Ireland’s much more amphibious tactics ought to give them the edge should things get soggy in Yokohama.

Stuttering ‘Green Machine’ Needs A Fix

Ahead of this hefty Pool A opener, Ireland aren’t in great nick. Boss Joe Schmidt is already missing a number of key men and has further fitness concerns over midfield sledgehammer Robbie Henshaw and full-back Rob Kearney.

Despite looking a shell of the team that so thrillingly outfoxed the All Blacks last November, they are indeed the world’s No. 1 ranked side in the world right now. A mixed run-up to this year’s World Cup hardly helps the confusing picture; record defeat at Twickenham was partially atoned by back-to-back wins over Wales.

Whilst Schmidt’s tenure has undoubtedly seen a sizeable improvement in strength in depth, for me, they are still far too reliant on half-back heroes Murray and Sexton to be considered among the favourites for the tournament. One twang or knock and the whole plan could go up in flames.

The upcoming clash against Scotland is one they must win if they want top the pool, build some vital momentum and finally win their first ever World Cup knock out clash. Their potential quarter-final opponents? New Zealand or South Africa.

Ah, bugger.

Prediction - Ireland by 7

Steady Eddie To Shuffle From The Off

Whisper it. England are in dangerously good nick heading into Japan. Their big ball carriers looked lean and mean as they put Ireland and Wales to the sword in the warm-up games, whilst they have midfield options that are the envy of most other teams.

A fit-again Tuilagi is playing the best rugby of his career and he’s managed to do avoid doing something crashingly thick off the pitch for a whole 2 years now. His electric centre partnership with Slade was one of real highlights of this year’s Six Nations and looks set to fire again in the Orient.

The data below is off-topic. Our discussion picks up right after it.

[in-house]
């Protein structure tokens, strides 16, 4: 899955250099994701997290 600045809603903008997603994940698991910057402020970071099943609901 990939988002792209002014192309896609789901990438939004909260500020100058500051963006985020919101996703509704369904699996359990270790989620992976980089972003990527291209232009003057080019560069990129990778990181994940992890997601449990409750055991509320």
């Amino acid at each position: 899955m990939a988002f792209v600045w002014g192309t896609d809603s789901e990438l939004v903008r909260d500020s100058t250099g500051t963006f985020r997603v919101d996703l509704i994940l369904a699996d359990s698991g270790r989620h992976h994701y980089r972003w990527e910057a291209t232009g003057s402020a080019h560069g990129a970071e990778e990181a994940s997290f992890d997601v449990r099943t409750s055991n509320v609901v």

In the forwards, they have some of the most fearsome truckers on the circuit who combine brute force with deft touches, constantly shifting the contact point and offloading to support runners to get in behind their opponents.

This campaign has been four years in the planning for Eddie Jones and his men after the humiliating group-stage exit on home soil in 2015. Perhaps unsurprisingly, expectations from their home supporters are suitably huge going into this one.

The pressure on England may not be as suffocating as it was during the last tournament, thanks to the 10,000km between London and Tokyo, but the nation very much expects and you feel nothing other than a place in the final will satisfy the Twickenham faithful.

With tougher tests against France and Argentina to come in the pool, I suspect Jones will shuffle his pack in the opening rounds against Tonga and the USA, but I still expect them to run out as comfortable winners.

Prediction - England by 40

French Flamboyance Meets Argie Aggro

England’s Pool C rivals meet on Saturday morning to decide who will probably finish second in this group. The French, following 7 whole years of frequently slapstick incompetence, have shown signs of coming together in recent weeks and looked especially good in the first of the two warm-up games against Scotland. That said, old habits die harder than Hans Gruber and Les Bleus then conspired to chuck away an 11-point lead to lose in Edinburgh a week later.

Antoine Dupont has made the pivotal 9 shirt his own and the talismanic Toulousain is one of the players to watch out for at this tournament. This is an intriguing clash of playing styles but make no mistake – both sides possess plenty of pace and power and the collisions are going to be massive.

The match is an exact repeat of the 2007 tournament opener when Las Pumas upset their French hosts en route to the semis, the same stage they reached last time out in 2015. This is another tough one to call, but I’m backing the Argies to come out on top here.

Prediction - Argentina by 8

And finally...

Hosts Japan take on underdogs Russia in the opening game of this year’s jamboree in front of what will be a partisan crowd. The Ruskies are only at this tournament by default (both Spain AND Portugal fielded ineligible players in qualifying) and looked reassuringly village in their last warm-up match against club side Connacht in Moscow 10 days ago (trust me, I was at the stadium…).

I can’t see anything other than a dominant win for the Cherry Blossoms and a flying start to this World Cup. Bring it on.

Prediction - Japan by 30

Will Chilcott
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Cover image - PA